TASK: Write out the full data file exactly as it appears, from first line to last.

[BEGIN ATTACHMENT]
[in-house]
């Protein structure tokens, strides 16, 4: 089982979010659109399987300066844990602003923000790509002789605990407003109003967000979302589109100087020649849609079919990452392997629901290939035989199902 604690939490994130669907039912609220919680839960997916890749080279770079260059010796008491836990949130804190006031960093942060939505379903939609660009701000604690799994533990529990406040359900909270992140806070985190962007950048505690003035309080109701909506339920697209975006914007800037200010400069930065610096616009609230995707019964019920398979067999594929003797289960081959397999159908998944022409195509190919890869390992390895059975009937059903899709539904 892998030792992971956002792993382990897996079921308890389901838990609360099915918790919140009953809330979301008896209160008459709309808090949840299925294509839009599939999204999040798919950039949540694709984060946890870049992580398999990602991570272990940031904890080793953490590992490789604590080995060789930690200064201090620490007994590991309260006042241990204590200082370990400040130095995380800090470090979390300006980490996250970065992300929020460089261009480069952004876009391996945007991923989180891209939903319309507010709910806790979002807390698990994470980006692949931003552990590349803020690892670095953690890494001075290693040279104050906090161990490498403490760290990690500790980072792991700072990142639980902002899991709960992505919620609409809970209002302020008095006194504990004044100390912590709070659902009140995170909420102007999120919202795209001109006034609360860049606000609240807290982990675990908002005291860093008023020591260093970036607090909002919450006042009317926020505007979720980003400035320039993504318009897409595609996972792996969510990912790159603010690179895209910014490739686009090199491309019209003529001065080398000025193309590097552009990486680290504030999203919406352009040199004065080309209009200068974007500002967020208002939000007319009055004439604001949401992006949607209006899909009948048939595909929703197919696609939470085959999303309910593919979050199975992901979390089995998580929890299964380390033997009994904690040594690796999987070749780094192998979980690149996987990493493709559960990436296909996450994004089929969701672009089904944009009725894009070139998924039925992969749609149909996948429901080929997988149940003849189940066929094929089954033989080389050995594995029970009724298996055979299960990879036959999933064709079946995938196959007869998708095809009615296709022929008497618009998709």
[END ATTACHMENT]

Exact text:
[in-house]
């Protein structure tokens, strides 16, 4: 089982979010659109399987300066844990602003923000790509002789605990407003109003967000979302589109100087020649849609079919990452392997629901290939035989199902 604690939490994130669907039912609220919680839960997916890749080279770079260059010796008491836990949130804190006031960093942060939505379903939609660009701000604690799994533990529990406040359900909270992140806070985190962007950048505690003035309080109701909506339920697209975006914007800037200010400069930065610096616009609230995707019964019920398979067999594929003797289960081959397999159908998944022409195509190919890869390992390895059975009937059903899709539904 892998030792992971956002792993382990897996079921308890389901838990609360099915918790919140009953809330979301008896209160008459709309808090949840299925294509839009599939999204999040798919950039949540694709984060946890870049992580398999990602991570272990940031904890080793953490590992490789604590080995060789930690200064201090620490007994590991309260006042241990204590200082370990400040130095995380800090470090979390300006980490996250970065992300929020460089261009480069952004876009391996945007991923989180891209939903319309507010709910806790979002807390698990994470980006692949931003552990590349803020690892670095953690890494001075290693040279104050906090161990490498403490760290990690500790980072792991700072990142639980902002899991709960992505919620609409809970209002302020008095006194504990004044100390912590709070659902009140995170909420102007999120919202795209001109006034609360860049606000609240807290982990675990908002005291860093008023020591260093970036607090909002919450006042009317926020505007979720980003400035320039993504318009897409595609996972792996969510990912790159603010690179895209910014490739686009090199491309019209003529001065080398000025193309590097552009990486680290504030999203919406352009040199004065080309209009200068974007500002967020208002939000007319009055004439604001949401992006949607209006899909009948048939595909929703197919696609939470085959999303309910593919979050199975992901979390089995998580929890299964380390033997009994904690040594690796999987070749780094192998979980690149996987990493493709559960990436296909996450994004089929969701672009089904944009009725894009070139998924039925992969749609149909996948429901080929997988149940003849189940066929094929089954033989080389050995594995029970009724298996055979299960990879036959999933064709079946995938196959007869998708095809009615296709022929008497618009998709």